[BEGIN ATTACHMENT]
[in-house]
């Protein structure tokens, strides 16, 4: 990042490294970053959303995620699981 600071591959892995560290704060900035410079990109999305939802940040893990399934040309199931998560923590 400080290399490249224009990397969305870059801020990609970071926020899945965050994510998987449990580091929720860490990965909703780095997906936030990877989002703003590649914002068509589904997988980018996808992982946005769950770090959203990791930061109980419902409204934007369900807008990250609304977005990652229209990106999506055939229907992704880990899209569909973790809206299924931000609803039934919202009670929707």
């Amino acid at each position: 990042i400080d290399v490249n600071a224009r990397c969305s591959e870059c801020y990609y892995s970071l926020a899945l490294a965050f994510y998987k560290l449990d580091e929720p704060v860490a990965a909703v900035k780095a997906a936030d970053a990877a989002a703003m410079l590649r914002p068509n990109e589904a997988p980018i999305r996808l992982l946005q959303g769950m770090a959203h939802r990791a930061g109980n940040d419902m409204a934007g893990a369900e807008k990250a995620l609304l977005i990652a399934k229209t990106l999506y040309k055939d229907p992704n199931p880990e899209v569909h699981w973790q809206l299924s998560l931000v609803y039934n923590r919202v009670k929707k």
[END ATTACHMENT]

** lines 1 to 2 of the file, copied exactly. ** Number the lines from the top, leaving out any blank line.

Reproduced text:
[in-house]
């Protein structure tokens, strides 16, 4: 990042490294970053959303995620699981 600071591959892995560290704060900035410079990109999305939802940040893990399934040309199931998560923590 400080290399490249224009990397969305870059801020990609970071926020899945965050994510998987449990580091929720860490990965909703780095997906936030990877989002703003590649914002068509589904997988980018996808992982946005769950770090959203990791930061109980419902409204934007369900807008990250609304977005990652229209990106999506055939229907992704880990899209569909973790809206299924931000609803039934919202009670929707």